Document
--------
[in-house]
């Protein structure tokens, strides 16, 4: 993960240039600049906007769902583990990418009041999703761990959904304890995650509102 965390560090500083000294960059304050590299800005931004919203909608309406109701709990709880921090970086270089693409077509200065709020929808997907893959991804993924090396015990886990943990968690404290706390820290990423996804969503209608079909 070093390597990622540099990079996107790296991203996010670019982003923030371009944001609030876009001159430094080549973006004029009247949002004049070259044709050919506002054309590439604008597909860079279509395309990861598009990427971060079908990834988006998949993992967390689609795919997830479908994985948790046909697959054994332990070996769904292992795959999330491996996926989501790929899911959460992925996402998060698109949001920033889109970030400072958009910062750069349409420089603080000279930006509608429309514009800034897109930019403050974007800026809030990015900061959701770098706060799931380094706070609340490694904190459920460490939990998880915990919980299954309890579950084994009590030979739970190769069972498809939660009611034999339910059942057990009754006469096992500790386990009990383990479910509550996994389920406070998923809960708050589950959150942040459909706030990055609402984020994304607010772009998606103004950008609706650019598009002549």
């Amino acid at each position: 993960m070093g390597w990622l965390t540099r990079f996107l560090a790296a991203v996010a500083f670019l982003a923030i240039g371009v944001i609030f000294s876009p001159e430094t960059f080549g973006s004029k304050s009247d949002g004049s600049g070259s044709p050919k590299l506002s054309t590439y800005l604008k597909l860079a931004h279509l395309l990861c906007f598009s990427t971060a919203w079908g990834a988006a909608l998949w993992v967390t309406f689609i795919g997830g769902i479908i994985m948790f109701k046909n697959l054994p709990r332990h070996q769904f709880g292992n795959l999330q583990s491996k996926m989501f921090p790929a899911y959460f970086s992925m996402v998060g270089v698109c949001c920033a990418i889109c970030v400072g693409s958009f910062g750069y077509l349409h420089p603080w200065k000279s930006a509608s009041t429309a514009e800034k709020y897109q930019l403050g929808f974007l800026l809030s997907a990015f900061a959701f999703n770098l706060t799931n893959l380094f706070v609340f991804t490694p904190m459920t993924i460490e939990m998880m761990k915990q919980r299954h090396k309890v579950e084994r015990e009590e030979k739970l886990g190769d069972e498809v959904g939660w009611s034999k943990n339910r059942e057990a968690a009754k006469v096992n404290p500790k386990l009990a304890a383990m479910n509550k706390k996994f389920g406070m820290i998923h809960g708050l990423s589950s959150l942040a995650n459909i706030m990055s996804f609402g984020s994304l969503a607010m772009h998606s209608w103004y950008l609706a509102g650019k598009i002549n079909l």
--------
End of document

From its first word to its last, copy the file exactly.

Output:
[in-house]
């Protein structure tokens, strides 16, 4: 993960240039600049906007769902583990990418009041999703761990959904304890995650509102 965390560090500083000294960059304050590299800005931004919203909608309406109701709990709880921090970086270089693409077509200065709020929808997907893959991804993924090396015990886990943990968690404290706390820290990423996804969503209608079909 070093390597990622540099990079996107790296991203996010670019982003923030371009944001609030876009001159430094080549973006004029009247949002004049070259044709050919506002054309590439604008597909860079279509395309990861598009990427971060079908990834988006998949993992967390689609795919997830479908994985948790046909697959054994332990070996769904292992795959999330491996996926989501790929899911959460992925996402998060698109949001920033889109970030400072958009910062750069349409420089603080000279930006509608429309514009800034897109930019403050974007800026809030990015900061959701770098706060799931380094706070609340490694904190459920460490939990998880915990919980299954309890579950084994009590030979739970190769069972498809939660009611034999339910059942057990009754006469096992500790386990009990383990479910509550996994389920406070998923809960708050589950959150942040459909706030990055609402984020994304607010772009998606103004950008609706650019598009002549």
């Amino acid at each position: 993960m070093g390597w990622l965390t540099r990079f996107l560090a790296a991203v996010a500083f670019l982003a923030i240039g371009v944001i609030f000294s876009p001159e430094t960059f080549g973006s004029k304050s009247d949002g004049s600049g070259s044709p050919k590299l506002s054309t590439y800005l604008k597909l860079a931004h279509l395309l990861c906007f598009s990427t971060a919203w079908g990834a988006a909608l998949w993992v967390t309406f689609i795919g997830g769902i479908i994985m948790f109701k046909n697959l054994p709990r332990h070996q769904f709880g292992n795959l999330q583990s491996k996926m989501f921090p790929a899911y959460f970086s992925m996402v998060g270089v698109c949001c920033a990418i889109c970030v400072g693409s958009f910062g750069y077509l349409h420089p603080w200065k000279s930006a509608s009041t429309a514009e800034k709020y897109q930019l403050g929808f974007l800026l809030s997907a990015f900061a959701f999703n770098l706060t799931n893959l380094f706070v609340f991804t490694p904190m459920t993924i460490e939990m998880m761990k915990q919980r299954h090396k309890v579950e084994r015990e009590e030979k739970l886990g190769d069972e498809v959904g939660w009611s034999k943990n339910r059942e057990a968690a009754k006469v096992n404290p500790k386990l009990a304890a383990m479910n509550k706390k996994f389920g406070m820290i998923h809960g708050l990423s589950s959150l942040a995650n459909i706030m990055s996804f609402g984020s994304l969503a607010m772009h998606s209608w103004y950008l609706a509102g650019k598009i002549n079909l």